If you keep money in a regular savings account you will generally owe federal income taxes on the interest that is earned. You’ll pay taxes at your regular rate the year interest is earned, whether or not you withdraw from the account. You can avoid paying taxes on interest with the help of certain tax-advantaged accounts used to fund retirement, healthcare and education expenses. However, these accounts come with restrictions that make them unsuited to keeping emergency savings. To help you decide how to save for various purposes while minimizing your tax burden, talk to a financial advisor.
Savings Account Interest Tax Basics
The conventional savings accounts offered by most banks and credit unions and some other financial institutions, including online banks, are ideal for saving money for short-term needs. They often have some restrictions on the number of withdrawals monthly, so they aren’t as well-suited to paying regular bills as checking accounts. But their owners can readily access funds when needed, and they incur low and sometimes no monthly service fees.
One drawback is that even high-yielding savings accounts pay only modest interest that is rarely enough to even keep up with inflation. And, to make matters worse, the Internal Revenue Service expects its owners to pay income taxes on the interest that is earned. Taxes are levied at the owners’ regular tax rates according to income and must be paid even if the interest is left in the account as opposed to withdrawn and spent.
Can Taxes on Savings Account Interest Be Avoided?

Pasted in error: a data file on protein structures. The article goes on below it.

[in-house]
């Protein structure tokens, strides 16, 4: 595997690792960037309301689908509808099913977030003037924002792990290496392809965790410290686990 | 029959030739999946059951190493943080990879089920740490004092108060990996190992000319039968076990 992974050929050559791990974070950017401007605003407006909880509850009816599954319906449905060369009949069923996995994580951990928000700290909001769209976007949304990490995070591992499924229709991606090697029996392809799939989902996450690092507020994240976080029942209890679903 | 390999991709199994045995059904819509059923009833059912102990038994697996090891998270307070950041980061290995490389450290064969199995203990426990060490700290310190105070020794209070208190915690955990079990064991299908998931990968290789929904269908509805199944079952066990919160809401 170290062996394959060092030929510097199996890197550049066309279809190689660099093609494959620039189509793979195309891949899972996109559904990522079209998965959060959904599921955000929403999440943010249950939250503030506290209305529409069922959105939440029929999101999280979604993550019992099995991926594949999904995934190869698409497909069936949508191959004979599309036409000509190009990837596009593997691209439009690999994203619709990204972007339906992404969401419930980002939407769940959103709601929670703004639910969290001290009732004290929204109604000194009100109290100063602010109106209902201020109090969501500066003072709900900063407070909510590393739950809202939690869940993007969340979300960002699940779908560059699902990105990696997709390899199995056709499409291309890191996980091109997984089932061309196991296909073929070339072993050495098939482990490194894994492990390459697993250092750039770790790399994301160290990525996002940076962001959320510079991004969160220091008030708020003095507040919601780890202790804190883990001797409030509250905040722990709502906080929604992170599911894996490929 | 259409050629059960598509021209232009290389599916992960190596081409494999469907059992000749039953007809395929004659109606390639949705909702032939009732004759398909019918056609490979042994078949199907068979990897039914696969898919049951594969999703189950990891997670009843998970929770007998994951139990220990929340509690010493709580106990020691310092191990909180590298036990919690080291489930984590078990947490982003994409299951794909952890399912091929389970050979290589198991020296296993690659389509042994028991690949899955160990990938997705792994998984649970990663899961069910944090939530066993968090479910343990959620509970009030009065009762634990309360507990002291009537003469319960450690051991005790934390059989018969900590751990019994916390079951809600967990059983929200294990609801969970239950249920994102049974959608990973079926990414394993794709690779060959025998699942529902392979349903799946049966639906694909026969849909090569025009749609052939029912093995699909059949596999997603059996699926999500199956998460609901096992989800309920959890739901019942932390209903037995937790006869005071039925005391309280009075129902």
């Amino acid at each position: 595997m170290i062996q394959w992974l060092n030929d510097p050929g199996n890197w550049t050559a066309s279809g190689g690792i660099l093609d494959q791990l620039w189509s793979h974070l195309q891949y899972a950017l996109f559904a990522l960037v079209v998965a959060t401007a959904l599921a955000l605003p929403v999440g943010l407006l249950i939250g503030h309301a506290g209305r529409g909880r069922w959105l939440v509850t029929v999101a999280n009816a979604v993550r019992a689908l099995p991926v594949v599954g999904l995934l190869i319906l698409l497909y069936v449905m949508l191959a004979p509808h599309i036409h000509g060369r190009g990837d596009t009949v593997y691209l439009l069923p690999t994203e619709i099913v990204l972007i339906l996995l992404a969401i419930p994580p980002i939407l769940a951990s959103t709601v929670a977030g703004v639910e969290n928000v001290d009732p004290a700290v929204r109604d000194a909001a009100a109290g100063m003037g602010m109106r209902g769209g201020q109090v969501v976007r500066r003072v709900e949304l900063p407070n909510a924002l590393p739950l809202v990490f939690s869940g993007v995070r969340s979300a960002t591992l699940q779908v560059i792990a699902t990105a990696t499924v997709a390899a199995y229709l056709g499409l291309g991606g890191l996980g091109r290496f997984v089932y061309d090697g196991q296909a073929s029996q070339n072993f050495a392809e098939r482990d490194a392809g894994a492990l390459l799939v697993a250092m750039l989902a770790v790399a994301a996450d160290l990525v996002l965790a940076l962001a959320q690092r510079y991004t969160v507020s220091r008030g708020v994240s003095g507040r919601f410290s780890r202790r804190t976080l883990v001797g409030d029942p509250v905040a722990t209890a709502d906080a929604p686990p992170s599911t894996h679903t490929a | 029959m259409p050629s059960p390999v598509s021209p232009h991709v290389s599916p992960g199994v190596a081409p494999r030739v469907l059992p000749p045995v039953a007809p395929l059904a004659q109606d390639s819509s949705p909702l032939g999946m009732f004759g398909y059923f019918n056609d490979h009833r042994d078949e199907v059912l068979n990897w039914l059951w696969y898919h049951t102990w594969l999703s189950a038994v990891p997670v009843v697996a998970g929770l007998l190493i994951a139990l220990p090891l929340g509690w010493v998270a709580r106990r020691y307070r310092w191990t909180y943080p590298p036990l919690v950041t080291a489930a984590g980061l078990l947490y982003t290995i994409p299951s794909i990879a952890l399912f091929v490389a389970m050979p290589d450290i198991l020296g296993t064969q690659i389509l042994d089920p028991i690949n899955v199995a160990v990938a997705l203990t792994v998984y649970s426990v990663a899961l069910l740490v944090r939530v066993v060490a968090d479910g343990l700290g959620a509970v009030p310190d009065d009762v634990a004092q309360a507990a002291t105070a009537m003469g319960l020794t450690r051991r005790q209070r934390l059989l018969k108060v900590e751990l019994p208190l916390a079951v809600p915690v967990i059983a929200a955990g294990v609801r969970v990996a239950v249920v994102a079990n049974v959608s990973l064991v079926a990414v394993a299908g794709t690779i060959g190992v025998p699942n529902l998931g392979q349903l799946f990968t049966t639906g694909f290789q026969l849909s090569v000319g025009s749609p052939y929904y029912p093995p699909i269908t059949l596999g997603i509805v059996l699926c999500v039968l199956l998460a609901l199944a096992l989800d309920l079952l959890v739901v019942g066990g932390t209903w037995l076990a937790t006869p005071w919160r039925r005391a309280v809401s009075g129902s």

In most cases, the tax that you’re required to pay from the interest earned in your retirement account cannot be avoided. Most places where you park your cash, especially safe places to keep your money like a savings account, require you to pay tax on earned interest. Once you hit the threshold of $10, it will be reported to the IRS and there is no way around paying the tax.
However, there are two ways to avoid paying taxes on the interest earned in your savings account. Both ways involve saving your money in a tax-advantaged account and not in a regular savings account. The two types of tax-advantaged savings accounts you need to look for are:
- An account that lets you deposit pre-taxed money.
- An account that allows the money in the account to grow tax-free.
Tax-Advantaged Savings Accounts
Now let’s take a closer look at each type of savings account that you might choose if you’re looking to avoid taxes on interest. None of the accounts offer the same flexibility as the conventional savings account, but they can save you quite a bit on taxes if you have a substantial amount saved. The major tax-advantaged savings account options are:
- Roth Individual Retirement Account (IRA) or Roth 401(k): Interest earned in a Roth account is not taxed until it is withdrawn. And, if you are older than age 59 ½, you will owe no income taxes at all on the interest. However, early withdrawals before age 59 ½ incur a 10% penalty in addition to any income tax due. Contributions to Roth accounts have already been taxed, so those can be withdrawn any time without tax or penalty.